Shaian Mohammadi – About

Shaian Mohammadi, a law graduate, conducts case law and statutory research, prepares motions


Shaian Mohammadi, a law graduate, conducts case law and statutory research, prepares motions for preliminary injunctions, and interacts extensively with clients in areas that range from interviewing and drafting sworn legal declarations to maintaining quality control. Fluent in Farsi, Shaian Mohammadi also conducts relevant language translations.

Mr. Mohammadi holds a Juris Doctor from the California Western School of Law, as well as a Bachelor of Arts in Legal Studies from John F. Kennedy University, and a Certificate in Political Psychology from Stanford University. While working toward his law degree, he served as an Associate Editor of The Commentary Paper and a member of the Moot Court Honors Board. Mr. Mohammadi was also a member of the Phi Alpha Delta International Legal Fraternity, as well as the Community Law Project during law school. He also received the Justice Wiley W. Manuel Pro Bono Award from the State Bar of California for his work in the community.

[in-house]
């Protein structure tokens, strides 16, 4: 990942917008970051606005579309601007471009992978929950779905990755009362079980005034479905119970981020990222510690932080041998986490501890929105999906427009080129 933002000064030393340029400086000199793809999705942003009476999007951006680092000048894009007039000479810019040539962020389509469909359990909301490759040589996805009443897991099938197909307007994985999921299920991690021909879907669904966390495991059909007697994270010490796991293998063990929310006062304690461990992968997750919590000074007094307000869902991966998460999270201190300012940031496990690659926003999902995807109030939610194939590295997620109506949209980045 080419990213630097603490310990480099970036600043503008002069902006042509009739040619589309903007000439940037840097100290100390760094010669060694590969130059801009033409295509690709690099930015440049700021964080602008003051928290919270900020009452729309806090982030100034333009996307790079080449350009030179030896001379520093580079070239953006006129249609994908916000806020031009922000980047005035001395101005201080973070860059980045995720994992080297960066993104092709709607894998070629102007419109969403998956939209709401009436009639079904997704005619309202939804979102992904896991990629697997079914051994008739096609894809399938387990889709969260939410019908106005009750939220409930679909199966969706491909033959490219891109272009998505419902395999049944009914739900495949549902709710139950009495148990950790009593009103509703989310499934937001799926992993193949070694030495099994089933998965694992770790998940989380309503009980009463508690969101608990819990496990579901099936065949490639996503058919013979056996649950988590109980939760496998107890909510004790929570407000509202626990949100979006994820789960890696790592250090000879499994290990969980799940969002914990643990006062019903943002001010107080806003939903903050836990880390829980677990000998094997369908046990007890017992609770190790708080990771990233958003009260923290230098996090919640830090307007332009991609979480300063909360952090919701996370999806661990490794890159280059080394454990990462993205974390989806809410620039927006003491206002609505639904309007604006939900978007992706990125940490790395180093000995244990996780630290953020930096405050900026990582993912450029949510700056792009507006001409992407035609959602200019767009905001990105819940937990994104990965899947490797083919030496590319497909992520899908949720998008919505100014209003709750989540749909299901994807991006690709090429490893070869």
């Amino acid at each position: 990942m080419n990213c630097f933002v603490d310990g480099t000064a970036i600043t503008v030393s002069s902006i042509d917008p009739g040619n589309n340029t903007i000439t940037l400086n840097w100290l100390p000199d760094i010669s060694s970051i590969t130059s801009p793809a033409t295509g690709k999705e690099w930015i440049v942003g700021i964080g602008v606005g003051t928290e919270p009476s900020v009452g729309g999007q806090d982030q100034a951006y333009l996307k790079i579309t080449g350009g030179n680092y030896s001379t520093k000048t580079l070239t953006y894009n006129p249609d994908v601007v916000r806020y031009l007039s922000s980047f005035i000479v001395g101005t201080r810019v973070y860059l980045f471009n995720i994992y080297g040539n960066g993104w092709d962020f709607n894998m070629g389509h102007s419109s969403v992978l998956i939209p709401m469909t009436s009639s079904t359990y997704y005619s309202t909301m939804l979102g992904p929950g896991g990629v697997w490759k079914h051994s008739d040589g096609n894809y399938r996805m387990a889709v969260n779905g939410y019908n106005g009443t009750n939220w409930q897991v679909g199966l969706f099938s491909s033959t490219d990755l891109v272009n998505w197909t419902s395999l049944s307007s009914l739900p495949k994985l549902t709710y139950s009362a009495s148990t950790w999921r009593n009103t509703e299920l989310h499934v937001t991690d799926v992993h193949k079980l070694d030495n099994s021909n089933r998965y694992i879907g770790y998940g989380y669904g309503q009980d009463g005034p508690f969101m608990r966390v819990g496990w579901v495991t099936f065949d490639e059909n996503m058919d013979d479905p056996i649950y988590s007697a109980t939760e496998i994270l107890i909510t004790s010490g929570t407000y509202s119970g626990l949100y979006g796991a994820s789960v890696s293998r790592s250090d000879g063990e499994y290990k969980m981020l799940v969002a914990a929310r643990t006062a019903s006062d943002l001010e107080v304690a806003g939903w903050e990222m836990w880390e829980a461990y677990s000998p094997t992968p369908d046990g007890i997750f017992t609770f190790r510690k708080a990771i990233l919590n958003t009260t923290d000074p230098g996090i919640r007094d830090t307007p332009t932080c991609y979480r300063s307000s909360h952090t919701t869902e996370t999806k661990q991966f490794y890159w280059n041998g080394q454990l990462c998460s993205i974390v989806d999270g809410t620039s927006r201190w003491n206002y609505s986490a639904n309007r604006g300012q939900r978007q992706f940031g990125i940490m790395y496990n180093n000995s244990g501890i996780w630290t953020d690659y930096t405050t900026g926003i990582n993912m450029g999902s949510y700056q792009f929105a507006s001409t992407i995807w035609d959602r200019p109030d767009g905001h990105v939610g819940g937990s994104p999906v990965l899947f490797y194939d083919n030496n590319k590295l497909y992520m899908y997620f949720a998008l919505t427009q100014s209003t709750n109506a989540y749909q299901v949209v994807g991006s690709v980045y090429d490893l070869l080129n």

Shaian Mohammadi is awaiting the bar exam to become licensed.

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Protection of Disadvantaged Groups Key to Inclusion and Families

Law school graduate and aspiring attorney Shaian Mohammadi has built his career around helping people from disadvantaged backgrounds. Drawing on his experience mobilizing legal help for underserved communities, Shaian Mohammadi helps organize not-for-profit organizations to provide legal help to those who require it.

Discussions surrounding vulnerabilities tend to focus on labor-market inclusion. But there’s another important, yet less talked-about issue facing immigrant communities, LGBT, and women: insufficient legal representation. In today’s world, legal services are hard to come by, especially in lower-income areas.

There’s a strong case to be made for increasing the legal protections for disadvantaged groups, such as mandating pro bono hours for attorneys or to create a plainly-worded statute system. Immigrants, whether tech or agricultural, as well as women and those in the LGBT community play a key role in rebuilding and sustaining communities and families. More legal and financial services are needed to bridge the divide.

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